//Using Arduboy2 instead of Arduboy2Base for now so I can use arduboy.print for debug info
Arduboy2 arduboy;
// lyellick
// Using direct declaration to save resources
ArduboyTones tones(arduboy.audio.enabled);
Sprites sprites;
// tuxinator
//notes starts at 208hz since below that can't be heard well on the Arduboy's tiny piezo
//notes stops at 7902hz for similar reasons
//I've also removed all the sharps/flats to keep it to normal notes for increased pitch as the player progresses
//5 octaves with 7 notes per octave and 6 actions to perform leaving 1 note for the interim beat.
uint16_t notes[] =
{
	 262, 294, 330, 349, 392, 440, 494, //octave 0
	 523, 587, 659, 698, 784, 880, 988, //octave 1
	1047,1175,1319,1397,1568,1760,1976, //octave 2
	2093,2349,2637,2794,3136,3520,3951, //octave 3
	4186,4699,5274,5588,6272,7040,7902  //octave 4
};
uint8_t jumpOffsets[] =
{
	4, 8, 11, 14, 16, 18, 19, 20,
	20, 19, 18, 16, 14, 11, 8, 4
};

uint32_t startSeed;
uint32_t currentSeed;
uint32_t score = 0;
uint8_t octave = 0;
uint8_t action = ACTION_IDLE;
uint8_t actionDuration = 0;
uint8_t actionRate = 5;
uint8_t increaseRate = 6 - actionRate;
int8_t roadOffset = 0;
uint8_t state = STATE_DONE;
uint8_t numMoves = 3;
uint8_t currentMove = 0;

// lyellick
// Is this basically scrambling the generated seed to make it even more random?
// I have rudimentary understanding of left/right shifting and bitwise operators, 
// but is there a reason you chose prime numbers?
void rnd()
{

	currentSeed ^= currentSeed << 13;
	currentSeed ^= currentSeed >> 7;
	currentSeed ^= currentSeed << 17;
}

void setup()
{
	arduboy.begin();
	arduboy.clear();
	arduboy.setFrameRate(60);
	startSeed = currentSeed = arduboy.generateRandomSeed();
}

void loop()
{
	if (!arduboy.nextFrame())
		return;

	// lyellick
	// When the actionDuration is 0, meaning done animiating, it checks the state it should prep for.
	if (actionDuration == 0)
	{
		// lyellick
		// Sets up the moves it is about to show you until the max number of moves have been played. Then it lets the player input them.
		if (state == STATE_LEARN)
		{
			rnd();
			// lyellick
			// Could you expand on this line here? 
			// You have your seed, then you half it efficiently with the right shift, but I get lost on why you modulus 6 and add 1.
			// Seems this algorthm always returns a random actions.
			action = (currentSeed >> 1) % 6 + 1;
			actionDuration = 16;
			// tones.tone(notes[action - 1 + octave * 7] + TONE_HIGH_VOLUME);
			++currentMove;
			if (currentMove == numMoves)
			{
				state = STATE_PLAY;
				currentMove = 0;
				currentSeed = startSeed;
			}
		}
		// lyellick
		// I am not totally sure how you are keeping track of what moves were shown to a player and how it is kept track of when the player inputs moves. 
		else if (state == STATE_PLAY)
		{
			action = 0;
			// lyellick
			// The docs say to do it once per frame and since both your pollButtons() are within a condition.
			// I ran the game removing both pollButtons() and placed it right after the nextFrame() code block and it ran the same.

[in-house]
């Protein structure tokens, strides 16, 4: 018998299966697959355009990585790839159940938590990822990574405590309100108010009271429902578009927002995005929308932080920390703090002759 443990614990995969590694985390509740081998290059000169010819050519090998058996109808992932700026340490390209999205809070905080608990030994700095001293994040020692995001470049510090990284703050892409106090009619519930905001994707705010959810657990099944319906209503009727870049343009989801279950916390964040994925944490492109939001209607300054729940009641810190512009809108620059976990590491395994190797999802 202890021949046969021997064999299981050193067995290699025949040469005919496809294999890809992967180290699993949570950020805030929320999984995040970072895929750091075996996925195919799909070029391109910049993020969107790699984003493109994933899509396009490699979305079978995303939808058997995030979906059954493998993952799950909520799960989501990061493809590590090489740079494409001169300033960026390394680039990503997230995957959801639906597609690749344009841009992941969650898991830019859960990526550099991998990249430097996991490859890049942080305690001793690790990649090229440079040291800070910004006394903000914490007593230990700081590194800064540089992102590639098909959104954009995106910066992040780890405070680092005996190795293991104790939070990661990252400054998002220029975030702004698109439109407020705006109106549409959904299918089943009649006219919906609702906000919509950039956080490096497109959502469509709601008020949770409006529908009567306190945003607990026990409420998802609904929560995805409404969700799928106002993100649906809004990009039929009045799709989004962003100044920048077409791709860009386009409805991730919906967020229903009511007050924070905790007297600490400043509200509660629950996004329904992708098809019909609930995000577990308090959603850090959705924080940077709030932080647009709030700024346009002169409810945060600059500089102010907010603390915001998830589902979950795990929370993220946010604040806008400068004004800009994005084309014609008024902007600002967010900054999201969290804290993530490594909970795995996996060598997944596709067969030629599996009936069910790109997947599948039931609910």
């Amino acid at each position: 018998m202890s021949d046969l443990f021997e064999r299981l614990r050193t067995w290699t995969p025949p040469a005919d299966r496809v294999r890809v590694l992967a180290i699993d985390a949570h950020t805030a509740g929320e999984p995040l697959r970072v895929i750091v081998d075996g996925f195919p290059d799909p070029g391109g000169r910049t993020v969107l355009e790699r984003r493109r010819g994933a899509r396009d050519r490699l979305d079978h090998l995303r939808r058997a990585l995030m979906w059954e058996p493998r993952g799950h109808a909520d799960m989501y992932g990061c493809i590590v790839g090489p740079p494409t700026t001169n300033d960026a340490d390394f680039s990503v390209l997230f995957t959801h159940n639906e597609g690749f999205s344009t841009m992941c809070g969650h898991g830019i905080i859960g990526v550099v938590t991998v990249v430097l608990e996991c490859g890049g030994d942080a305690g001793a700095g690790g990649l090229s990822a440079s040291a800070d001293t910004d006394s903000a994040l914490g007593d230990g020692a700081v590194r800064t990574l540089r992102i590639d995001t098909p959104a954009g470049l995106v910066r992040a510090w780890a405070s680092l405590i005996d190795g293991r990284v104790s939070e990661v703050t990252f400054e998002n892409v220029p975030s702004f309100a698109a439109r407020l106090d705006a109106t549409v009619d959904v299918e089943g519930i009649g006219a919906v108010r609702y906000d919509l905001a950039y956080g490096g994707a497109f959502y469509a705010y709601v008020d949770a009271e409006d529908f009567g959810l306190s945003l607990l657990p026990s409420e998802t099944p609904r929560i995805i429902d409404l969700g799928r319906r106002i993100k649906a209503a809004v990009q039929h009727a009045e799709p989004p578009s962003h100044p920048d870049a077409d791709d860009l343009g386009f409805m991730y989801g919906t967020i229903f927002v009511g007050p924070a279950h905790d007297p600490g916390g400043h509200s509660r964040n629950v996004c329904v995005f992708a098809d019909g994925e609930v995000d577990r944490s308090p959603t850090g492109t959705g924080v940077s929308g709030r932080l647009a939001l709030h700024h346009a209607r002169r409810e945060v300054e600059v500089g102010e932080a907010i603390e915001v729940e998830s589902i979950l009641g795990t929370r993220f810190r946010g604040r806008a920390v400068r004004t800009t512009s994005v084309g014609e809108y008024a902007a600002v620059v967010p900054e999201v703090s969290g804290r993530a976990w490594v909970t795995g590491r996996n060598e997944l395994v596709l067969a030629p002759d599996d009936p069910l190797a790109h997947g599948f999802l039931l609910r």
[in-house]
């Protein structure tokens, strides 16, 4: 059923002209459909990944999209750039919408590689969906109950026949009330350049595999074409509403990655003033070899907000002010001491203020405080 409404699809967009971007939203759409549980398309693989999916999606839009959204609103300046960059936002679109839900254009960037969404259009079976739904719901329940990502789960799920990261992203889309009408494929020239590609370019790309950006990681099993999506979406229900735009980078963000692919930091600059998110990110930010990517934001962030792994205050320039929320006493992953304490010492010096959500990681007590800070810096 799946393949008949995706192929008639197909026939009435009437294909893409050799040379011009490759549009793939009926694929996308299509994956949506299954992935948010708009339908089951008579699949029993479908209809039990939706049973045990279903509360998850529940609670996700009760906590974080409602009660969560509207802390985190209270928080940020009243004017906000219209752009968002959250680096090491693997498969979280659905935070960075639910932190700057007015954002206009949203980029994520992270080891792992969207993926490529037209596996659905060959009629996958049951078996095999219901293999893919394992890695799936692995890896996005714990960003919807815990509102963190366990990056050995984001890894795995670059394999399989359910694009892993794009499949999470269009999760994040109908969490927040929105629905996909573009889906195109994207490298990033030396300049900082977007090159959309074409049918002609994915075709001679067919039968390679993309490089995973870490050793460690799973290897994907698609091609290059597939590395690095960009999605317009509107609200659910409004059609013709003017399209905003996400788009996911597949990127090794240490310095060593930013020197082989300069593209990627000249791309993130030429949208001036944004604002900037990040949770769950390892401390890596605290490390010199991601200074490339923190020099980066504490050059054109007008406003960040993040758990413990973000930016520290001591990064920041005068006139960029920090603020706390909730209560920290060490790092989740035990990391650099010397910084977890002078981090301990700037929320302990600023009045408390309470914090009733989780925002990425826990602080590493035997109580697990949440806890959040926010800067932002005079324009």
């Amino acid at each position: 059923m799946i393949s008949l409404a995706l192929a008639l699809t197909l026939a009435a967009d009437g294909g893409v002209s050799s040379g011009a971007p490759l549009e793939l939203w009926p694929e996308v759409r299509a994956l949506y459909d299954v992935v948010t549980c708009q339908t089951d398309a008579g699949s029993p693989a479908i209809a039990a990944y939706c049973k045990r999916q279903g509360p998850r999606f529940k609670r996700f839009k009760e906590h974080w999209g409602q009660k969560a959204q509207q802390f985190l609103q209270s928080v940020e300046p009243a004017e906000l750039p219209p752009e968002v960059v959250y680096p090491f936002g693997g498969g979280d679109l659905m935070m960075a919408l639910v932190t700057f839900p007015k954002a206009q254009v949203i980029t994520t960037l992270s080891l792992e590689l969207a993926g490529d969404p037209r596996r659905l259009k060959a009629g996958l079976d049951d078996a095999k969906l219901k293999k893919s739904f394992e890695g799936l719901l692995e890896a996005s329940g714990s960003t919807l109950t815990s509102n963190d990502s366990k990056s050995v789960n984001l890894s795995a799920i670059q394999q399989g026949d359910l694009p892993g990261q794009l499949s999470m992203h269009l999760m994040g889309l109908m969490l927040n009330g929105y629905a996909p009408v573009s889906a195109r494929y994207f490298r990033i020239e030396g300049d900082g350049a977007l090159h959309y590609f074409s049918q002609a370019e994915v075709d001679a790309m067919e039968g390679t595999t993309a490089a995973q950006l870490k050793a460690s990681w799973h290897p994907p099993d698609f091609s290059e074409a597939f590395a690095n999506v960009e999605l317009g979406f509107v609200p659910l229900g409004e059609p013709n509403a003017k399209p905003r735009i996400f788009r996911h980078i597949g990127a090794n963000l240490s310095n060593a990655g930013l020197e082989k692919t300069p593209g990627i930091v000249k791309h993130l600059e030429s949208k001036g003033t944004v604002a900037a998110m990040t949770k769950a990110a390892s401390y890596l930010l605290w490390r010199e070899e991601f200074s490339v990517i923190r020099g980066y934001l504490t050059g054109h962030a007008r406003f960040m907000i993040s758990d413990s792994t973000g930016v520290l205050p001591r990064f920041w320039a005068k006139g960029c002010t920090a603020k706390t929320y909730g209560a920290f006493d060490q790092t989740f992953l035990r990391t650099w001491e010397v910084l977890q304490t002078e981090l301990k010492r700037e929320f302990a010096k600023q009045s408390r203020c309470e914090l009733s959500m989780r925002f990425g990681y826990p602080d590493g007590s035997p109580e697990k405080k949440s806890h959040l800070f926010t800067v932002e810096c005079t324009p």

// Do you place this here because you want pollButtons() close to where you are calling justPressed()? 
			arduboy.pollButtons();
			
			// lyellick
			// This is looping through the available buttons and checking which one was pressed and setting it to the current action.
			// I like this way better than checking via a switch statement, which I tend to do.
			// Pharap gave a code example similar to this.
			for (uint8_t i = 1; i < 7; ++i)
			{
				if (arduboy.justPressed(actionButtons[i]))
					action = i;
			}
			if (action != 0)
			{
				rnd();
				if (action == (currentSeed >> 1) % 6 + 1)
				{
					// tones.tone(notes[action - 1 + octave * 7] + TONE_HIGH_VOLUME);
					actionDuration = 16;
					++currentMove;
					++score;
					if (currentMove == numMoves)
					{
						currentSeed = startSeed;
						score += numMoves;
						currentMove = 0;
						++numMoves;
						--increaseRate;
						if (increaseRate == 0 && actionRate > 1)
						{
							--actionRate;
							++octave;
							increaseRate = 6 - actionRate;
						}
						state = STATE_LEARN;
					}
				}
				else
				{
					state = STATE_DONE;
					action = ACTION_DONE;
				}
			}
		}
		else if (state == STATE_DONE)
		{
			// if (!tones.playing())
			// 	tones.tone(notes[4] + TONE_HIGH_VOLUME, 100, notes[2] + TONE_HIGH_VOLUME, 100, notes[0] + TONE_HIGH_VOLUME, 100);
			arduboy.pollButtons();
			if (arduboy.justPressed(A_BUTTON|B_BUTTON))
			{
				startSeed = currentSeed = arduboy.generateRandomSeed();
				score = 0;
				octave = 0;
				action = ACTION_IDLE;
				actionDuration = 0;
				actionRate = 5;
				increaseRate = (6 - actionRate) * 2;
				state = STATE_LEARN;
				numMoves = 3;
				currentMove = 0;
			}
		}
	}
	// lyellick
	// This must be the core of the animations on screen prior to printing.
	// I was trying to do something similar to this in my September game, but mostly brute forced duration by counting frames.
	// This will be nice to come back and try to impliment this.
	else if (arduboy.everyXFrames(actionRate))
	{
		--actionDuration;
		if (actionDuration <= 4)
		{
			// tones.noTone();         // tuxinator
			if (action != ACTION_JUMP) //end ducking animation slightly early
				action = ACTION_IDLE;
		}
		if (action == ACTION_SLIDE_LEFT)
			--roadOffset;
		else if (action == ACTION_SLIDE_RIGHT)
			++roadOffset;
	}
	if (roadOffset < 0)
		roadOffset += 8;
	else if (roadOffset >= 8)